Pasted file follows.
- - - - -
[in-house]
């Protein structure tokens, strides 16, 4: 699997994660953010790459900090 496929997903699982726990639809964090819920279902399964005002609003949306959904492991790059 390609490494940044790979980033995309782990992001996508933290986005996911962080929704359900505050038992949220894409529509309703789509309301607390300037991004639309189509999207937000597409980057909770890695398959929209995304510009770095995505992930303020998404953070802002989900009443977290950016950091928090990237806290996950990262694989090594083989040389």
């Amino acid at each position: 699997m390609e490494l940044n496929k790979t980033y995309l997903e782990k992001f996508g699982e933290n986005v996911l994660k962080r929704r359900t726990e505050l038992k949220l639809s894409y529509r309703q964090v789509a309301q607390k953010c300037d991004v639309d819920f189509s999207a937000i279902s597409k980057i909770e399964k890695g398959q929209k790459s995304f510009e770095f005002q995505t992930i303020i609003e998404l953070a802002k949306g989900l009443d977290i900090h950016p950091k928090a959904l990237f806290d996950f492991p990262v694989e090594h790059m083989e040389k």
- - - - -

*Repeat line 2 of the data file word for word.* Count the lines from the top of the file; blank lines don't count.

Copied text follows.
């Protein structure tokens, strides 16, 4: 699997994660953010790459900090 496929997903699982726990639809964090819920279902399964005002609003949306959904492991790059 390609490494940044790979980033995309782990992001996508933290986005996911962080929704359900505050038992949220894409529509309703789509309301607390300037991004639309189509999207937000597409980057909770890695398959929209995304510009770095995505992930303020998404953070802002989900009443977290950016950091928090990237806290996950990262694989090594083989040389």